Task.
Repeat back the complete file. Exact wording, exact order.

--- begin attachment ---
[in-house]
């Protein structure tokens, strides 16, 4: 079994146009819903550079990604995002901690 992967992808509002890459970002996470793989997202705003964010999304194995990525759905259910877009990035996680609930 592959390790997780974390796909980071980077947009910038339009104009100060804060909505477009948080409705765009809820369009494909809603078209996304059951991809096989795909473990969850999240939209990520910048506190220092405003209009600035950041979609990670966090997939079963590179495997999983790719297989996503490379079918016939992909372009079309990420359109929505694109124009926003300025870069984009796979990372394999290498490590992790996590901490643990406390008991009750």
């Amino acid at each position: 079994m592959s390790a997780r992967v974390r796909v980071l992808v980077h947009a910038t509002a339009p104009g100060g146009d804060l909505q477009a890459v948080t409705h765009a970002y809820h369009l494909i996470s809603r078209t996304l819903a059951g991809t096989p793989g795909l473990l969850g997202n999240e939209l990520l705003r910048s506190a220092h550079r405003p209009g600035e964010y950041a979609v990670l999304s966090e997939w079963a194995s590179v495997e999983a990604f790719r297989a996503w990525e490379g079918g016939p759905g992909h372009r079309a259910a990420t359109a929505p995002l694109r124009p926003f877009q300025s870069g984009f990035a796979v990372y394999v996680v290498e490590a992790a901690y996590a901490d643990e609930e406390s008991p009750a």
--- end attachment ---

[in-house]
């Protein structure tokens, strides 16, 4: 079994146009819903550079990604995002901690 992967992808509002890459970002996470793989997202705003964010999304194995990525759905259910877009990035996680609930 592959390790997780974390796909980071980077947009910038339009104009100060804060909505477009948080409705765009809820369009494909809603078209996304059951991809096989795909473990969850999240939209990520910048506190220092405003209009600035950041979609990670966090997939079963590179495997999983790719297989996503490379079918016939992909372009079309990420359109929505694109124009926003300025870069984009796979990372394999290498490590992790996590901490643990406390008991009750």
């Amino acid at each position: 079994m592959s390790a997780r992967v974390r796909v980071l992808v980077h947009a910038t509002a339009p104009g100060g146009d804060l909505q477009a890459v948080t409705h765009a970002y809820h369009l494909i996470s809603r078209t996304l819903a059951g991809t096989p793989g795909l473990l969850g997202n999240e939209l990520l705003r910048s506190a220092h550079r405003p209009g600035e964010y950041a979609v990670l999304s966090e997939w079963a194995s590179v495997e999983a990604f790719r297989a996503w990525e490379g079918g016939p759905g992909h372009r079309a259910a990420t359109a929505p995002l694109r124009p926003f877009q300025s870069g984009f990035a796979v990372y394999v996680v290498e490590a992790a901690y996590a901490d643990e609930e406390s008991p009750a």